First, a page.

Memphis Child Advocacy Center opens expanded campus

By Updated: June 11, 2019 12:41 PM CT | Published: June 11, 2019 11:52 AM CT

A Memphis agency dedicated to helping children find hope and healing after the trauma of sexual and physical abuse will be better able to do its work in a larger facility it formally opened Monday.

The nonprofit Memphis Child Advocacy Center (CAC) works to help these children through advocacy, therapy, team coordination, forensic interviews and other services.

Child abuse and sexual abuse are problems throughout the U.S., but especially in Tennessee and the Mid-South.

In 2018, there were more than 70,000 cases of child abuse reported in Tennessee, which accounted for 4.7% of children statewide. Closer to home, a 2014 Shelby County Adverse Childhood Experiences study found that 20% of adults surveyed reported they were victims of sexual abuse during childhood, which is twice the national rate.

While CAC is not an investigative organization, it provides all the tools and resources necessary for children and families to deal with many types of abuse.

“We are here to provide a safe, child-friendly, welcoming environment where governmental partners can come together and coordinate their work so kids and families can come to one place and get everything that they need,” Virginia Stallworth, executive director of the Memphis Child Advocacy Center, said.

In addition, CAC provides child sexual abuse prevention training to the community. It has trained 24,000 adults since 2011 with a goal of training 5% or 35,000 adults throughout Shelby County.

Thanks to a long-term lease agreement with the Memphis VA Medical Center, CAC on Monday evening celebrated the grand opening of its newly expanded facilities, which will allow it to help more children in the Memphis area.

Located just east of the Memphis VA Medical Center at 1085 Poplar Ave., the deal to lease the building has been in the works for years, and both parties see it as a win-win scenario.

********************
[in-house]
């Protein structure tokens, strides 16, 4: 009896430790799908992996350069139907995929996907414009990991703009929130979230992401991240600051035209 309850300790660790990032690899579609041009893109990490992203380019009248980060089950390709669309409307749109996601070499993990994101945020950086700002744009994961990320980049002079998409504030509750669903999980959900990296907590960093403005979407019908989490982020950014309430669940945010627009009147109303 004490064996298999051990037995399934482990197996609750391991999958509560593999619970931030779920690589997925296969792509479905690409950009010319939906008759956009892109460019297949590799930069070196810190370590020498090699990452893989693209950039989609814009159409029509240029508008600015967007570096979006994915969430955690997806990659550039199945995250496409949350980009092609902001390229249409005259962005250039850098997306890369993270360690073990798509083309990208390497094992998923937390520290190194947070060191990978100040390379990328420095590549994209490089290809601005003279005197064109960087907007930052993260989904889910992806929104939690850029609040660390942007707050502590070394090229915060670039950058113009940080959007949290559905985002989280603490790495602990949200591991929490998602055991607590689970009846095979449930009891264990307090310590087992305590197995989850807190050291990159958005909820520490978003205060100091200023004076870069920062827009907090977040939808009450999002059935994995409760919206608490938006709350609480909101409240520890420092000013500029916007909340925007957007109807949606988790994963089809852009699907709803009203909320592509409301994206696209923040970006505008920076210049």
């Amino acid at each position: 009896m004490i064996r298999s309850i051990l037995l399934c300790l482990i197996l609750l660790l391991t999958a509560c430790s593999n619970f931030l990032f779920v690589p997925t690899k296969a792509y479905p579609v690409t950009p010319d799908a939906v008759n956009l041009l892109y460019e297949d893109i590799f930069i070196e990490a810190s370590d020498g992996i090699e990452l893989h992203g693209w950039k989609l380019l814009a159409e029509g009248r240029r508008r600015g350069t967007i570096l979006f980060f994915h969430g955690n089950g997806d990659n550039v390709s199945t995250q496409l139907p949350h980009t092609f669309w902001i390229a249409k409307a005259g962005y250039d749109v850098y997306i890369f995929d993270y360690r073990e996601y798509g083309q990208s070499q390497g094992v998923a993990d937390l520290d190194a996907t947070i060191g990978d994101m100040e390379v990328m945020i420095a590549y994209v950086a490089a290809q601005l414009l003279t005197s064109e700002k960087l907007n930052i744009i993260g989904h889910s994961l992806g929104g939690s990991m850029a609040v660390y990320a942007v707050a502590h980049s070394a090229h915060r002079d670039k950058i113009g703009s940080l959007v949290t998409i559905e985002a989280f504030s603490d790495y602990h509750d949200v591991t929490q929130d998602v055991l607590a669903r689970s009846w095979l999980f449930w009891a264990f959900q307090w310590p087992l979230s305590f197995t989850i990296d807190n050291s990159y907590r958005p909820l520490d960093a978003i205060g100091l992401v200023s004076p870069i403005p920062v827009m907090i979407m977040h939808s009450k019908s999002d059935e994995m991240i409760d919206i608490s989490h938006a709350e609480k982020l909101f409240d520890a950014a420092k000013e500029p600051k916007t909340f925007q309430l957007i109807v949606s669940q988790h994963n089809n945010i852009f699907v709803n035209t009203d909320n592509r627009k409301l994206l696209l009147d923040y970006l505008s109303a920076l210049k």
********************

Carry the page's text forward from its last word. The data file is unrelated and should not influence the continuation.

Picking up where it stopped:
“Sometimes we talk about the VAs as big, federal entities,” said David Dunning, Memphis VA Medical Center director and CEO. “But we’re your friends; we’re your neighbors. My veterans, my employees, my agencies get services here (at CAC). We get to be a small part to make sure our community has the services it needs to meet the needs of the most vulnerable part of our population, which is our children.”

The expansion, which was made possible by donations from foundations, private companies and individuals, allows for space for additional partner agency staff members to move onsite, including a medical clinic operated by the Shelby County Crime Victims and Rape Crisis Center.

“To have child protective services, law enforcement, forensic medicals and other agencies onsite, alongside our staff who provides forensic interviewing, victim advocacy and therapy, we really are implementing the Child Advocacy Center model at the highest level of implementation,” Stallworth said.

The Shelby County Child Protection Investigation Team (CPIT) is also headquartered at CAC. Comprised of 15 agencies, CPIT is responsible for the investigation and response to reported cases of child sexual and physical abuse. In 2018 alone, the team reviewed 3,660 reports of suspected abuse and conducted a forensic interview with 983 children.

“Growing the Memphis CAC from one building to what we call a ‘campus’ is a dream come true,” Nancy Williams, former director of CAC, said. “We knew we needed more space for our families, and the children and families needed more privacy than we could offer them. We knew it worked to have our team here in one place, because that meant the children could come to one place.”

The Memphis Child Advocacy Center opened in 1992 in the Victorian Village home that once housed the Four Flames Restaurant. When CAC was founded, it was one of only 14 such centers in the U.S., and now there are more than 800.


Memphis Child Advocacy Center
Christin Yates

Christin Yates

Christin Yates is a native Memphian who has worked in PR and copywriting for a decade. She earned her B.S. in public relations and M.S. in mass communications from Murray State University.

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